Exocrine pancreatic insufficiency (EPI) is a condition characterized by deficiency of the exocrine pancreatic enzymes, resulting in the inability to digest food properly, or maldigestion. The etiology of this deficiency includes both pancreatic and nonpancreatic causes.
The exocrine pancreas produces 3 main types of enzymes—amylase, protease, and lipase. Under normal physiologic conditions, the enzymes (specifically, lipase) break undigested triglycerides into fatty acids and monoglycerides, which are then solubilized by bile salts (see Pathophysiology). Because the exocrine pancreas retains a large reserve capacity for enzyme secretion, fat digestion is not clearly impaired until lipase output decreases to below 10% of the normal level.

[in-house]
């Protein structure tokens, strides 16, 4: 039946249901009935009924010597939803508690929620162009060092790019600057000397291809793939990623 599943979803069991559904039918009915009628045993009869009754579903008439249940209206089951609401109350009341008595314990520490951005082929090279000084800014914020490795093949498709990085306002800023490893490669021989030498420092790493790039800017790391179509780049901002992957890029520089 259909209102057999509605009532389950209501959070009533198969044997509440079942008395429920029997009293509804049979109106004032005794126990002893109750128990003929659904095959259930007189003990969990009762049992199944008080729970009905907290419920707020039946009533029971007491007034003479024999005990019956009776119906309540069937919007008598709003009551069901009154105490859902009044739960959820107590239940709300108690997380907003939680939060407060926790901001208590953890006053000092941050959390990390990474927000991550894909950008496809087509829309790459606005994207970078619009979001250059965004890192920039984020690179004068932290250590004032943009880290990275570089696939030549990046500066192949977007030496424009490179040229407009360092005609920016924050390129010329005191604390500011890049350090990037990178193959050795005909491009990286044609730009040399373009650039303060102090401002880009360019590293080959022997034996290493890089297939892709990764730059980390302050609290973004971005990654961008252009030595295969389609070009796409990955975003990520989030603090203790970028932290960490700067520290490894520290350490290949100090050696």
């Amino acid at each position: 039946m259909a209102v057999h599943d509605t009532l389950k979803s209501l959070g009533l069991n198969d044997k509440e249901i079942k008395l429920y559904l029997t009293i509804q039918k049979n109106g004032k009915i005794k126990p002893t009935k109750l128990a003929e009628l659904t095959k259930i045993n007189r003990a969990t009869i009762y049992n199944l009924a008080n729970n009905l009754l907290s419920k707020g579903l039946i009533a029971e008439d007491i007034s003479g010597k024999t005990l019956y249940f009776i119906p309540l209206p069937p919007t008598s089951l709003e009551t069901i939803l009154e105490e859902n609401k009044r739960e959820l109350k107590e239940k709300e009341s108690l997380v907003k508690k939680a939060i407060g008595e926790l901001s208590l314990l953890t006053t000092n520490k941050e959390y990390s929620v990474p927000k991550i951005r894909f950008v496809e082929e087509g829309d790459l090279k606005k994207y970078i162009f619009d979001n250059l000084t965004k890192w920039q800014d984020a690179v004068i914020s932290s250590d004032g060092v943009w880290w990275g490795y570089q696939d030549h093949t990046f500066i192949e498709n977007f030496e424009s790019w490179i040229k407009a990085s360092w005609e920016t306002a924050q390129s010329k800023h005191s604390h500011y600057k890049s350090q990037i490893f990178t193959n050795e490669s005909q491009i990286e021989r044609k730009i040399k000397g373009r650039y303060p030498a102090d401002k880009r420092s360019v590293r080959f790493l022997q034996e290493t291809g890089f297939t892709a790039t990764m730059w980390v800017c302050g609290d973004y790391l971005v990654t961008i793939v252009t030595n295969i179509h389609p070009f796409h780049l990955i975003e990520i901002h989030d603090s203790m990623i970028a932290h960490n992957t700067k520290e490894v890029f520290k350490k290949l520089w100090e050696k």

The diagnosis of exocrine pancreatic insufficiency (EPI) is largely clinical. It may go undetected because the signs and symptoms are similar to those of other gastrointestinal (GI) diseases or because the signs and symptoms are not always evident, owing to dietary restrictions.
A complete laboratory evaluation (including pancreatic function testing) is required not only to diagnose EPI but also to determine the extent of the malabsorption and assess the manifestations of the underlying disease, if present.
Management of EPI is based primarily on pancreatic enzyme replacement therapy (PERT) but may also include lifestyle modifications and vitamin supplementation as appropriate.